Manchester, bless it’s cotton socks

Next stop after London, MANCHESTER! A city I had yet to explore, and a city I actually hadn’t heard or learnt that much about, other than the Manchester United Football Club.

The interesting question that was posed to me when I arrived at a walking tour in Manchester was; “Hi, so what brings you to Manchester?” Interesting that the tour guide has to ask this to almost everyone on the tour at the start. You wouldn’t dream of asking the same question as a tour guide working in London, New York, Paris, even Sydney. It’s quite obvious for the majority of people- simply to see the city, for tourism. But in Manchester, the majority of people had answers such as mine; visiting friends who live here, or others such as going to shows/concerts/gigs, a particular exposition at one of the many free museums etc. It’s not such a tourist hub, as a little gem filled with culture and character.

The train from London to Manchester was easy enough (far easier, I’m sure than the trek out to Southend Airport which I willingly passed up. I was lucky enough to be picked up by my mate Adrienne, and after almost 15months apart, it was as though no time had passed. A quick tour around town (en route to her place) and we stayed in for an early night with the view of waking up early the next morning and heading up to the Lakes District.

Driving through the English Countryside was like an absolute dream, like driving through a movie set, with Lake Windemere blossoming through the clouds upon our arrival. It was spectacular. We met up with Adrienne’s cousin and her family, and wandered through the quaint little town in the mist, filled with amazing stone architecture and cobbled streets. After a drive and a quick snooze, a night out on the Mancunian town was just what was needed, followed by a very lazy Sunday including watching the Manchester United Football Club in a little British Pub like a proper Mancunian (how great is the world Mancunian??)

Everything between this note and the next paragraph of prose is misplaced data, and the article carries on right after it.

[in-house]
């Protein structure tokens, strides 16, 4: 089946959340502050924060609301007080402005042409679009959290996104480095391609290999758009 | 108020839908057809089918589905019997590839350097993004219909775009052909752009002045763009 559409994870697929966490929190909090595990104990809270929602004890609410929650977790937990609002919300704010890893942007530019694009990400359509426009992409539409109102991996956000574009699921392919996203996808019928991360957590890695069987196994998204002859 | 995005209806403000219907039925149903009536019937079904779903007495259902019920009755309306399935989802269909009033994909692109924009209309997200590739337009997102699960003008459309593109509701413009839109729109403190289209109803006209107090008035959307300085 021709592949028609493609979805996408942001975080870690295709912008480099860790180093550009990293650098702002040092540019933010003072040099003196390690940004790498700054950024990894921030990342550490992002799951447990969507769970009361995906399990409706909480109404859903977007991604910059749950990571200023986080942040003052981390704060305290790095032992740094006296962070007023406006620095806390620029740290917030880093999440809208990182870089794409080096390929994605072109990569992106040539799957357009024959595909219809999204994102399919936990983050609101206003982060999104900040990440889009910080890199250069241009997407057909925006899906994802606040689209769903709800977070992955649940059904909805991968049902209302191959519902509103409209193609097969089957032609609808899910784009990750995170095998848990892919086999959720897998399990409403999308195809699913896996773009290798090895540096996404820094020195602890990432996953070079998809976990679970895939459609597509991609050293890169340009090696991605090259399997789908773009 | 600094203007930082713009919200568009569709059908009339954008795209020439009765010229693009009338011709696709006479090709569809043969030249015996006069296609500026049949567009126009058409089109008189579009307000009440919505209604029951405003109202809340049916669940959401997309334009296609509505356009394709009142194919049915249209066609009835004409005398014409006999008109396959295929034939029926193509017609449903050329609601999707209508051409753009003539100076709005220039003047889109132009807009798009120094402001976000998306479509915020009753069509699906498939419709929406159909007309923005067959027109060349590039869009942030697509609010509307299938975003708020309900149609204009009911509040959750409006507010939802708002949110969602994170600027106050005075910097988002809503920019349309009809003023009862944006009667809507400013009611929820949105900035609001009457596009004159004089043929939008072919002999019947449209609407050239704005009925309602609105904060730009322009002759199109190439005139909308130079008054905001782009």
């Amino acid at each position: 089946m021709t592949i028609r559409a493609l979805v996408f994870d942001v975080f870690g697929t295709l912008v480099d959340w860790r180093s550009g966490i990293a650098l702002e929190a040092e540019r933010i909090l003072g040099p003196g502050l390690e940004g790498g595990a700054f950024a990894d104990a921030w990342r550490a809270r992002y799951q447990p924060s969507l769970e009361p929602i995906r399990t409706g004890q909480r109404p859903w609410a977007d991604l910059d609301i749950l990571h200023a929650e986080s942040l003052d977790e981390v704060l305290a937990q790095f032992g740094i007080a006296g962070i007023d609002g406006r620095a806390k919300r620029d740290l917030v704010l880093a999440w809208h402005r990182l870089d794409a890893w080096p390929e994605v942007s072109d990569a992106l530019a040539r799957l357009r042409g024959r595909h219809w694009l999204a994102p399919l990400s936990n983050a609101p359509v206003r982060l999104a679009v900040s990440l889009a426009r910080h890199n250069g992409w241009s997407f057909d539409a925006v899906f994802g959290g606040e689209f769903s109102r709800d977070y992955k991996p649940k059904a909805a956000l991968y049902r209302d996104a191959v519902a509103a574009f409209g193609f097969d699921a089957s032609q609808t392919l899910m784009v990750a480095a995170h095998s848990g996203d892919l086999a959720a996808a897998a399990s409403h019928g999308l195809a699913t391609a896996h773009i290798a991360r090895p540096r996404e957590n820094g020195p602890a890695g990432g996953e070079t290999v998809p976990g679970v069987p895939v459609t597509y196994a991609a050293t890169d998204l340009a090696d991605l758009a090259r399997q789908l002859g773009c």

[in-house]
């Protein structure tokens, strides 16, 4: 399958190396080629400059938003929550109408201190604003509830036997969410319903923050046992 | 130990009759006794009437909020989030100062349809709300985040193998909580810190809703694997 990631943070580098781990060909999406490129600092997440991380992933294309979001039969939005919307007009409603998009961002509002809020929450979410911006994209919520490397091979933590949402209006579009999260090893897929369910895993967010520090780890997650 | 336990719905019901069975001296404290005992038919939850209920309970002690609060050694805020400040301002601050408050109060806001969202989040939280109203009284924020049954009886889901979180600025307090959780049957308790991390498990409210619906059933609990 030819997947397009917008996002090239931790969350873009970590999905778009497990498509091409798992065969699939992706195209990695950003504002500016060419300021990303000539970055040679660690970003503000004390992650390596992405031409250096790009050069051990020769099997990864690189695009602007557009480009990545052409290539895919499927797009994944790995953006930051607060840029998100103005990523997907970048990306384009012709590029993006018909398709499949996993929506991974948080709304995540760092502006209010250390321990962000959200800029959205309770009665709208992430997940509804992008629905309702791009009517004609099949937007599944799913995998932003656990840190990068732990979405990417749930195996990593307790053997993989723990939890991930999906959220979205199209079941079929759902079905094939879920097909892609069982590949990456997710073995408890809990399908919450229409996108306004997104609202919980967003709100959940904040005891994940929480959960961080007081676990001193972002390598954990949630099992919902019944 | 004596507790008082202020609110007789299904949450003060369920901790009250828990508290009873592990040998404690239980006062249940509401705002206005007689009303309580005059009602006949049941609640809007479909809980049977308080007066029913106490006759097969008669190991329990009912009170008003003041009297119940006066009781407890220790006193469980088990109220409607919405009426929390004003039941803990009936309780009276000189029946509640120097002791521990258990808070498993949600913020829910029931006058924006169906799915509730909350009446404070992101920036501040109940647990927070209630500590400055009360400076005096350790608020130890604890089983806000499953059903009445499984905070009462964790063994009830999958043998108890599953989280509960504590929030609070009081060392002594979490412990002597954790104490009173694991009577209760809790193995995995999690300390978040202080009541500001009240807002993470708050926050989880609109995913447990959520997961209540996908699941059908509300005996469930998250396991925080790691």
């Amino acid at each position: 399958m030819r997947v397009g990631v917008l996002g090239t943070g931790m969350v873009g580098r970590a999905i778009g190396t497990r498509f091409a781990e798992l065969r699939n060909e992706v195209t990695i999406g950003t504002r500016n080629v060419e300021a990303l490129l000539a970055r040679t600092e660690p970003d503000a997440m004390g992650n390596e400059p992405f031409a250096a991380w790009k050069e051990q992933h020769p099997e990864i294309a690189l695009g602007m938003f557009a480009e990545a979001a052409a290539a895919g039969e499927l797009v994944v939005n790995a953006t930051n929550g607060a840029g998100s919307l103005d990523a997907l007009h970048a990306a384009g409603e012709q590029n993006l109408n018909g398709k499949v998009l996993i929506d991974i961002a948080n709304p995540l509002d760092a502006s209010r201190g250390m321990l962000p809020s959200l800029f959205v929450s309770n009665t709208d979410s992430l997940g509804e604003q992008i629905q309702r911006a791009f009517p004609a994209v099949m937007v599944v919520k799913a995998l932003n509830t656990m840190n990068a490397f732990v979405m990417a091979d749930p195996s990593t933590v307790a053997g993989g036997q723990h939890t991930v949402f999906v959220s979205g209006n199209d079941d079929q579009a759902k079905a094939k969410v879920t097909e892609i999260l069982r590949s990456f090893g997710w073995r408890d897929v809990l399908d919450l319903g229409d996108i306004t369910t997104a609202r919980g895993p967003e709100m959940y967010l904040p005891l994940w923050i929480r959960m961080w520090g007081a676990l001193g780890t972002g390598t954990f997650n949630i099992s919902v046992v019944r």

My favourite building in Manchester, hands down, would have to be the John Ryland’s Library. Be prepared to be taken back in time (back to the 18th centure if you visit the antique toilets), or into a Harry Potter film. It was spectacular and had some impressive exhibitions, including the colour of alchemy- how they made the coloured ink for these antique books, and even holds a piece of what they believe to be the oldest version of the New Testament known to man. Was a great spot to get out of the rain and wander for hours. Genuinely would have stayed longer if it weren’t closing!

Manchester is also the site of musical history, where they are exceptionally proud of the bands and gigs that came from and were held in Manchester. In fact, it is what has led me to read the book “I swear I was there; The gig that changed the world”, entailing the history of the Sex Pistols gig at the Free Trade Hall in Manchester, where approximately 40 people attended but was simply history in the making and paved the way for the new generation of artists. Another interesting phase that my tour guide believes to have occurred is the “fresh Manchester” or the renewed Manchester. After what was the devastating event in 1996; the bombing by the IRA, there are often two sayings thought to be said by most Mancunians; 1). It was amazing that no one died in a bombing of that size, and 2). It was the best thing to have happened to the city. It gave it a chance to regenerate, start from scratch and create the city into somewhere inviting and where people want to come and visit. Currently, there is a bit of an exhibition held all over the city; the bees. Each bee has been designed and painted by a different person or group, some famous, some local people. The bees are supposed to represent the Mancunian people, busy working and moving about the city, contributing to the greater hive that is Manchester.

Next stop… Edinburgh!!

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